From the ARC/STSA Editorial Advisory Committee

As educators of surgical technology and surgical assistant students, every now and then it can be helpful (and fun) to step back and remember what it was like to be a student. What felt like a mountain of a mistake then is likely a funny story to share now.

Take a walk down memory lane and tell us, do you remember…

  • Trying to fill the Ellik without wetting everyone in the room?
  • Trying to master the art of prioritizing, and not looking like a zombie in action?
  • The first time a surgeon raised their voice, and you suddenly felt your gut twist into a million knots?
  • Feeling very comfortable with a particular skill, then your preceptor told you that you’re doing everything wrong?
  • Trying to get the last air bubble out of the syringe before passing to the surgeon?
  • When the scrub told you to set up, then they came behind you and changed everything?
  • How you loaded the Heaney needle driver backwards, despite the fact you loaded it correctly in lab 100 times?
  • When you forgot which side the surgeon’s thumbs are on and put the left glove on the surgeon’s right hand?
  • How anxious you were the night before your first day of clinicals?
  • When you missed a spot on your surgical hand scrub and had to start all over again, and just knew your arms were going to fall off?
  • When you were learning to drape the Mayo stand and it kept falling in front of you?
  • How you wished your instructors were wearing mirrored sunglasses so you didn’t have to see their piercing eyes scrutinizing your every move?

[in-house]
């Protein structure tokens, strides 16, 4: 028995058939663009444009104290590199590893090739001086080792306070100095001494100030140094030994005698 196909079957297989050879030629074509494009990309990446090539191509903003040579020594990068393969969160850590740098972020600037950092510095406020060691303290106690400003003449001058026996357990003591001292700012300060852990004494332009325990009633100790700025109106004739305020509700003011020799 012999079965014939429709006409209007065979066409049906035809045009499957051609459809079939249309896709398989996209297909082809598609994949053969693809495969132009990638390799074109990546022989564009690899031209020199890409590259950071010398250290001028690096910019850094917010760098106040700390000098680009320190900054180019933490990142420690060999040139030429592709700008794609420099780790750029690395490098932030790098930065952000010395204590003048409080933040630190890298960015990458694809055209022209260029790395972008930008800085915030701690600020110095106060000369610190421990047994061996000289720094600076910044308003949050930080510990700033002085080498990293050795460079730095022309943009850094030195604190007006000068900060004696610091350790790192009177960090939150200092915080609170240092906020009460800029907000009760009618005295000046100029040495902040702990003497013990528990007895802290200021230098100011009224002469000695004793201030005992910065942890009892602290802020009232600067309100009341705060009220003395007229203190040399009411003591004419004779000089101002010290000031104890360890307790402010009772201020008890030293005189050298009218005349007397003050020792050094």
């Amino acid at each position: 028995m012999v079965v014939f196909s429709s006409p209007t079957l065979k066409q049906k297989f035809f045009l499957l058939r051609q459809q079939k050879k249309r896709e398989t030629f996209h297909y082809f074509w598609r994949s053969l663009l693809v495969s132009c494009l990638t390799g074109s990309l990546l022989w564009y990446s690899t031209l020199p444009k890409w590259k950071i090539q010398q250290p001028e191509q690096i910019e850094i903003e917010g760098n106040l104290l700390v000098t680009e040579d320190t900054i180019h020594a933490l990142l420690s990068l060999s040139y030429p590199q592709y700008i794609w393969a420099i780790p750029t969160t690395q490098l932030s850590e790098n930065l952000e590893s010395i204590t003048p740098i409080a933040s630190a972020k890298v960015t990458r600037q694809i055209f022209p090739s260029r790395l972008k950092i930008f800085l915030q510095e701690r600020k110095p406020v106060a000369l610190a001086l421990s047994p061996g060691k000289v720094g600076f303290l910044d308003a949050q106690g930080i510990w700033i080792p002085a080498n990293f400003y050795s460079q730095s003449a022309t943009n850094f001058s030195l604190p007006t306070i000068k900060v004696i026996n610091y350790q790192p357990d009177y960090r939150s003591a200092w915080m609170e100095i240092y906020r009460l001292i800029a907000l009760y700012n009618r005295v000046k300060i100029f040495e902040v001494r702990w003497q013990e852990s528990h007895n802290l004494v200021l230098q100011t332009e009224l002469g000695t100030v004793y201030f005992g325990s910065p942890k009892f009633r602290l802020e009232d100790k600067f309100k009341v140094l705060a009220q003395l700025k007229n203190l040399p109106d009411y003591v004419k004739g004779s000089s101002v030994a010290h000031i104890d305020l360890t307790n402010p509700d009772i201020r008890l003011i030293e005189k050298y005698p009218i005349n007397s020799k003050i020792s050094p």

• When you accidentally stabbed the surgeon’s hand?
  • The feeling when you passed your first case without the help of a preceptor?
  • The first time the surgeon said you did a great job?
  • When you were offered a recommendation letter at the end of a clinical experience?

Through moments of triumph and plenty of mistakes along the way, every educator was once in their students’ shoes. It’s by pushing past these challenges and learning from mistakes that help to make educators the much-needed support system they are for their students today.

If your students are feeling the pressure of entering this field, try walking them down your own memory lane, and remind them that educators, program directors and surgeons were once in their shoes, too.

If you enjoyed reminiscing on the early days of your career, leave a note with your “Remember When” stories on Facebook, or share this article with your colleagues and students to spark a conversation.